The BAFTA-nominated Britain’s Forgotten Men returns for a second series. Filmmaker Dan Murdoch spends a year on struggling estates in and around Manchester.
Abandoned? Ignored? Forgotten? Many white working-class men are struggling in today’s society and when they speak out, they get demonised, labelled chavs, hoodies and even racists.
The BAFTA-nominated Britain’s Forgotten Men returns for a second series. Filmmaker Dan Murdoch (KKK: The Fight for White Supremacy and Black Power: America’s Armed Resistance) has spent a year on struggling estates in and around Manchester, following the lives of white working class men who are statistically some of the most disadvantaged people in Britain.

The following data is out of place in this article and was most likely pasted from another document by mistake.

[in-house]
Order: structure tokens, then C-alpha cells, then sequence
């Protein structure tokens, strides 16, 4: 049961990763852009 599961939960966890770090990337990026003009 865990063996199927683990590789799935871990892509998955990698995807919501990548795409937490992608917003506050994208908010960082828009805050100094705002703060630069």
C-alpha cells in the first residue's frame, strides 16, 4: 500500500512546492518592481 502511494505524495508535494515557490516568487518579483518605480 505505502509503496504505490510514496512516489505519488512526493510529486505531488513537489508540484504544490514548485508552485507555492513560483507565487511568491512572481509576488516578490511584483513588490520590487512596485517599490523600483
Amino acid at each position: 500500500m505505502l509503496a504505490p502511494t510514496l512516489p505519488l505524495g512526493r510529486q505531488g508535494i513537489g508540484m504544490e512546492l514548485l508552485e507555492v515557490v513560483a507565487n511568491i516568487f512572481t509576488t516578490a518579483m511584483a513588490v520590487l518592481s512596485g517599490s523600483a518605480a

From the 12-year-old expelled from school and now terrorising his estate, to the 17-year-old with no qualifications and such low literacy that the army might not take him, to men that see casual violence and petty crime as a part of life and the lads who see drugs and knives as a career choice, this series shows first-hand how a lack of options has forced people onto the streets, and how the competition for council services has led to the resentment of outsiders.
With such a high level of disenfranchisement, it is difficult to find stories from people who have come through the other side but we also meet the men who've found a way to escape the struggle through means such as boxing, music, or even something entirely unexpected.